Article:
The following is a summary of A Hand Up: How State Earned Income Credits Help Working Families Escape Poverty, 1996 Edition. This Center on Budget and Policy Priorities report was released originally in January 1996. We are posting the summary at this time because we have received numerous requests recently for information on establishing state EICs from interest groups and policymakers as they prepare for the 1997 legislative session in their state. The summary of A Hand Up provides background on the role state EICs can play in assisting working poor families and practical considerations for crafting a state EIC. The full report can be ordered through the Center's publication service

Summary of
A HAND UP: How State Earned Income Credits
Help Working Families Escape Poverty
, 1996 Edition

A parent working steadily no longer means that a family will be able to live above poverty. Even with the recent increase in the federal minimum wage to $5.15 an hour, for example, full-time, year-round work at the minimum wage will pay only 81 percent of the poverty line for a family of three in 1998. (That is the first full year following the implementation of the new minimum wage.) For a family of four, it will pay 63 percent of a poverty income. This means that children may grow up poor even if parents are trying very hard to make a living.

One strategy to "make work pay" enough to lift a family out of poverty has been supported over the past two decades by both liberals and conservatives because it promotes the work ethic and family values. It is the earned income tax credit.

The federal earned income credit was created by Congress in 1975 to help low- and moderate-income families with children. It is designed to:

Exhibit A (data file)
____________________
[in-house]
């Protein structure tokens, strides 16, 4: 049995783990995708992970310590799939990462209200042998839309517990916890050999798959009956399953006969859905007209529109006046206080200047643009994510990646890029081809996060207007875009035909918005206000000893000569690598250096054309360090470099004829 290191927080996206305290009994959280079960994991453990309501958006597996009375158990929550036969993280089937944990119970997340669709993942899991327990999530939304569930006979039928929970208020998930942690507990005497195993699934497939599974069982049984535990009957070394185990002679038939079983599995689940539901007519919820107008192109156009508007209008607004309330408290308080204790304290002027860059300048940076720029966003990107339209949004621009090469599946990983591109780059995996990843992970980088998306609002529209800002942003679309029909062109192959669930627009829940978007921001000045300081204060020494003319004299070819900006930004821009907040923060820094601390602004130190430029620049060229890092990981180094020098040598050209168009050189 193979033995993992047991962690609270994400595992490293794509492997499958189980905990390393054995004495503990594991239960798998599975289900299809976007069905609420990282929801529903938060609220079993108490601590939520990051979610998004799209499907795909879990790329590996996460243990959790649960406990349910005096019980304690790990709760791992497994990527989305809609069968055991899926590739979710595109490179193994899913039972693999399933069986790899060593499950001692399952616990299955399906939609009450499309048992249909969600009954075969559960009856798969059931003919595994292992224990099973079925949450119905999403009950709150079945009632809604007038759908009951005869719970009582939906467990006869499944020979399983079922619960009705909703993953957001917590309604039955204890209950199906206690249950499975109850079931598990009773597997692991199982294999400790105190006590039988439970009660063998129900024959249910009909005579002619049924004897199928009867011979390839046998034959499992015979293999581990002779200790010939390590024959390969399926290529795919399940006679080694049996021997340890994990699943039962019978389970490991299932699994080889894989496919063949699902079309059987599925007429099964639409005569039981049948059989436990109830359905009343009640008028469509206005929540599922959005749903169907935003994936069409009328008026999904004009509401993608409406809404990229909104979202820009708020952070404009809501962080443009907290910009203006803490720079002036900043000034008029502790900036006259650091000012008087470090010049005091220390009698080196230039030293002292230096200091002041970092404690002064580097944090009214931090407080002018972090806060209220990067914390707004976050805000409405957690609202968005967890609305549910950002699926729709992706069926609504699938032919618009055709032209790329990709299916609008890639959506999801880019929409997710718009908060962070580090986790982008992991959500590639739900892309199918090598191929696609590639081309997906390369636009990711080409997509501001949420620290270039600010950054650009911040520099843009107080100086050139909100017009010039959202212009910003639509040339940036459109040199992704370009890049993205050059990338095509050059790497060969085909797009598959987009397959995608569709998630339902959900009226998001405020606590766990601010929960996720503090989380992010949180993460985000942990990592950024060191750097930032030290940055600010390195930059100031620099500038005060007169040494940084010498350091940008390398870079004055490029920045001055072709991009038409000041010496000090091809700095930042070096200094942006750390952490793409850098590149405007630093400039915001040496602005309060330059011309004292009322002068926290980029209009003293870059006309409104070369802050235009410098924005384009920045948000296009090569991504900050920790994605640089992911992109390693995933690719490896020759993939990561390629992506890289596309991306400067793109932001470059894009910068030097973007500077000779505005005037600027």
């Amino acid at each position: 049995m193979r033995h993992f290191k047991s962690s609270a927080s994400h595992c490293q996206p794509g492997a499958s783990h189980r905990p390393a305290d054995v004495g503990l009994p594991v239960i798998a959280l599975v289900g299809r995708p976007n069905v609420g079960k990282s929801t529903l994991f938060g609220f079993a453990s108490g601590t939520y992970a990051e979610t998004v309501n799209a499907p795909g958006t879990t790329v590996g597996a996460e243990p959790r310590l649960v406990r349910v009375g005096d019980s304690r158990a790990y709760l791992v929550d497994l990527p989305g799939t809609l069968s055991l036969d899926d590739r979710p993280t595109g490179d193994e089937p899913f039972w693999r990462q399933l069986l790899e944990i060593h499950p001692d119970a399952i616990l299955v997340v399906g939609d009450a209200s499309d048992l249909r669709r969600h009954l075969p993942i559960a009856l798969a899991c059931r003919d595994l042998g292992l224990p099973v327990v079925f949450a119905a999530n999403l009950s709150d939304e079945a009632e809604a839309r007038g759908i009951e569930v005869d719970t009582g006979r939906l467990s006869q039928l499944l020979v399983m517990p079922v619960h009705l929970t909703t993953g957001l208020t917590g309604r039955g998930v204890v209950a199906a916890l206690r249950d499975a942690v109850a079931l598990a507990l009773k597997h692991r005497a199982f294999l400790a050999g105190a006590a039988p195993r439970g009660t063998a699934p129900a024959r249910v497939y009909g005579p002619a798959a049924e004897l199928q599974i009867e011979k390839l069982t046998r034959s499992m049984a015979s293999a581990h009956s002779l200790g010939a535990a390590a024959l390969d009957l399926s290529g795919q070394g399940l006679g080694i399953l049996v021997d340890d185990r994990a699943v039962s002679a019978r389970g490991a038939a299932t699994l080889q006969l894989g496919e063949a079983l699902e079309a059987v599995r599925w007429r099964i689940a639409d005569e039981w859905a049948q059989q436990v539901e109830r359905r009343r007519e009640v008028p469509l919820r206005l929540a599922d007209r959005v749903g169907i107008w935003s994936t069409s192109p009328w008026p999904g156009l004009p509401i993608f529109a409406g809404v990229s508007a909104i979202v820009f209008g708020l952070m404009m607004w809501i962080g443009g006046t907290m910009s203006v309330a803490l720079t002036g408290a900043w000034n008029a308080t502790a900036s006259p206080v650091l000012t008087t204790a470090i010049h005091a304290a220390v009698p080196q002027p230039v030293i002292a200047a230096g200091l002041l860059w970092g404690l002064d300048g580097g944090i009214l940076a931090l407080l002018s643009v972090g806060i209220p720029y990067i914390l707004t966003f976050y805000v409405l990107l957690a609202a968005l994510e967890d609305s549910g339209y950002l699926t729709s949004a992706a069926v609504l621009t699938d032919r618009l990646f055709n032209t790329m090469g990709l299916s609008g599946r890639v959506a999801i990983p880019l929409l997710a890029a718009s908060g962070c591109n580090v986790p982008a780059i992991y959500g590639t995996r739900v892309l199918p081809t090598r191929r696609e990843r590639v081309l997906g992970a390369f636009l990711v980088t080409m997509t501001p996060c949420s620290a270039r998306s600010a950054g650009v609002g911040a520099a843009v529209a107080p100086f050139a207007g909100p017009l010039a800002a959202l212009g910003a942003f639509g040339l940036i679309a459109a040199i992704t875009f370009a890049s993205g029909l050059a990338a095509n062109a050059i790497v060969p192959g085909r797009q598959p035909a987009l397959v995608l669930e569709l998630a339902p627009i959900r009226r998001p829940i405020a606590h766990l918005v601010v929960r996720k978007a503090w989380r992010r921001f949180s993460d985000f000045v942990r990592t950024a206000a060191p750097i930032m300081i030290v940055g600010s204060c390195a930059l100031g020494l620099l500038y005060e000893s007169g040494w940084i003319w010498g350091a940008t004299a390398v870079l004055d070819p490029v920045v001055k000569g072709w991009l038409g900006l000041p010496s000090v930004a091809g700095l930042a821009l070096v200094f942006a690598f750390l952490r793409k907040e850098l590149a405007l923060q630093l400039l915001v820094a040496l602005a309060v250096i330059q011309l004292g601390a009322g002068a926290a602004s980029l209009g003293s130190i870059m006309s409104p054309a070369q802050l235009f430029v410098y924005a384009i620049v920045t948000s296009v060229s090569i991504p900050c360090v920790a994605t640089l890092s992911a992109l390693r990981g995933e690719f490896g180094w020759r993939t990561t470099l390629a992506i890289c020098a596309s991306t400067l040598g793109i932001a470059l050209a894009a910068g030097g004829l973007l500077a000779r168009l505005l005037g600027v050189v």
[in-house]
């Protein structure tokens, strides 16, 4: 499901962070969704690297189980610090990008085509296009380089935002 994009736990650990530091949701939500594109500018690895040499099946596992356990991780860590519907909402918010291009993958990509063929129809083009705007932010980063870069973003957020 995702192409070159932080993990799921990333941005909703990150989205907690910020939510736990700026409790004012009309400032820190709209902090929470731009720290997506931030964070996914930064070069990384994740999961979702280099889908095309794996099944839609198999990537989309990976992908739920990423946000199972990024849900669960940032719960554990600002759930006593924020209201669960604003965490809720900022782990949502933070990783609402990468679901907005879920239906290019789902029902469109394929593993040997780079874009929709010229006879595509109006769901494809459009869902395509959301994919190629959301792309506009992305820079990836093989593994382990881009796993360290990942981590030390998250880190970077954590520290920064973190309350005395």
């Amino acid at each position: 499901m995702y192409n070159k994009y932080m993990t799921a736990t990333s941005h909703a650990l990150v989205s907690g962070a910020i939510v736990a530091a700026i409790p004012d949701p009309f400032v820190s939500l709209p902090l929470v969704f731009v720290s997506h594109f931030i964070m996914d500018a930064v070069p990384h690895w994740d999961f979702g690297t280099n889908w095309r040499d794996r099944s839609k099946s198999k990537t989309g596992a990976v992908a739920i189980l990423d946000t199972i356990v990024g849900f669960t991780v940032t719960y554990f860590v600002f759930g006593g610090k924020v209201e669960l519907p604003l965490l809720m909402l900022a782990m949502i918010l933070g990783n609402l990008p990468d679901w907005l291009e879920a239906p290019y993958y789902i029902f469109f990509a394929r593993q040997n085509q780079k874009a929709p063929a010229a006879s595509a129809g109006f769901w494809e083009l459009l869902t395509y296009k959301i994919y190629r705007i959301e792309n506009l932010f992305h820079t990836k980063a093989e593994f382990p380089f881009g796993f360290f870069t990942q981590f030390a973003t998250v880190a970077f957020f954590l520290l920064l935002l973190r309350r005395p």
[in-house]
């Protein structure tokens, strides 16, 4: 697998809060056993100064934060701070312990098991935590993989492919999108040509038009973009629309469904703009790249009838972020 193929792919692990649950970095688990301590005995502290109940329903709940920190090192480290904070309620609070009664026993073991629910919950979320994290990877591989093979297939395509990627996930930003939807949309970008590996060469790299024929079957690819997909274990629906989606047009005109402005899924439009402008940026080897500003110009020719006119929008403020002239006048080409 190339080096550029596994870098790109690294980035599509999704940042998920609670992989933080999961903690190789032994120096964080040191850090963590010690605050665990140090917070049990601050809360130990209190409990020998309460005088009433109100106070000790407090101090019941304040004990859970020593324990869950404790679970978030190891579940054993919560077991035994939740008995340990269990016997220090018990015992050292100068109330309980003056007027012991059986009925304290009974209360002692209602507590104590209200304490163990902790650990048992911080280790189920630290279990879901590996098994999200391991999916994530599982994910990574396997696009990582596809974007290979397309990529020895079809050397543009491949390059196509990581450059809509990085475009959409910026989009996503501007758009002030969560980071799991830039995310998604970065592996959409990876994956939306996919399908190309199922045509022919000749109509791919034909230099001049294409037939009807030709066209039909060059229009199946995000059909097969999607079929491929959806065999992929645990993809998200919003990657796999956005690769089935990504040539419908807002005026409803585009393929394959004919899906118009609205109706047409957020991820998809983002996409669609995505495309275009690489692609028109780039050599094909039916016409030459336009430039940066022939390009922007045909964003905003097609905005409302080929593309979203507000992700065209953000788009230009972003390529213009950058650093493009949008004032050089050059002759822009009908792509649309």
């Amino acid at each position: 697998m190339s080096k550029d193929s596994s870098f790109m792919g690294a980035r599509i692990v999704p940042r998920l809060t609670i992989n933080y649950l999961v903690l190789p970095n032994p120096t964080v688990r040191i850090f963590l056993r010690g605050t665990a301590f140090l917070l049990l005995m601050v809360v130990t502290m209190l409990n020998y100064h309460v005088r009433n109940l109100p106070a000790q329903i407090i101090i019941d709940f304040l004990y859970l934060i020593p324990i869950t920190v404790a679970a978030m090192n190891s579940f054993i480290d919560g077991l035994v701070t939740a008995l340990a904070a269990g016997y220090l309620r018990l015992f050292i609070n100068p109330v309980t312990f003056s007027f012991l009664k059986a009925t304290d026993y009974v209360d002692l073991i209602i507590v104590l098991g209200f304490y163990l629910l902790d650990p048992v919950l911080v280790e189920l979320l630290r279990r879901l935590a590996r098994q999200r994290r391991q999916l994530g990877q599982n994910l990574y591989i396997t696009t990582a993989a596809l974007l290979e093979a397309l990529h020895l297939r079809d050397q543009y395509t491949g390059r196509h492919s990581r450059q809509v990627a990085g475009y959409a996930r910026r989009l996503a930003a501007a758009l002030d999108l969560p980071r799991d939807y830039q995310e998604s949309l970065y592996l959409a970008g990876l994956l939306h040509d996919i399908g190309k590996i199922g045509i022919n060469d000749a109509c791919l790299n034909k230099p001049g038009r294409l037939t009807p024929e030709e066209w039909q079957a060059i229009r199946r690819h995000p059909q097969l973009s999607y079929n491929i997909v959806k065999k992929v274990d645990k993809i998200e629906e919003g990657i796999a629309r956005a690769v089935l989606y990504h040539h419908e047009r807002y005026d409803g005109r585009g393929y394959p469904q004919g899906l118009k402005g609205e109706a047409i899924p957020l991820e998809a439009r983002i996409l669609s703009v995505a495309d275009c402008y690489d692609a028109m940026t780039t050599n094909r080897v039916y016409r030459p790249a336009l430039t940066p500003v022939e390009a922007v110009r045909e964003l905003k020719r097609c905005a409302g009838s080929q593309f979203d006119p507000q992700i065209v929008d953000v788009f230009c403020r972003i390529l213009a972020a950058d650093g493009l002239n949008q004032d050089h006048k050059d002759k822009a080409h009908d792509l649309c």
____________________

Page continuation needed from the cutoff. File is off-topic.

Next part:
The credit for families with children has been expanded three times: Under President Reagan in the Tax Reform Act of 1986, as part of the budget agreements negotiated by Congress and President Bush in 1990, and as part of President Clinton's budget package in 1993. In addition, the 1993 budget agreement established a modest new credit for low-income workers between the ages of 25 and 64 who do not have a qualifying child.

With the most recent expansion, it is estimated that some 11 million families with children will see their EIC benefits increased and 4.5 million workers without a qualifying child are expected to receive benefits for the first time. But even with this latest expansion and with the recent increase in the federal minimum wage, many families with minimum wage income — as supplemented by the federal EIC — will remain in poverty.

State EICs can help fill that gap. Over the last several years, EIC provisions have been incorporated into several state tax systems. Further proliferation and expansion of state-level earned income credits would contribute significantly to the goal of making work pay.

State Earned Income Credits: Their Function and Purpose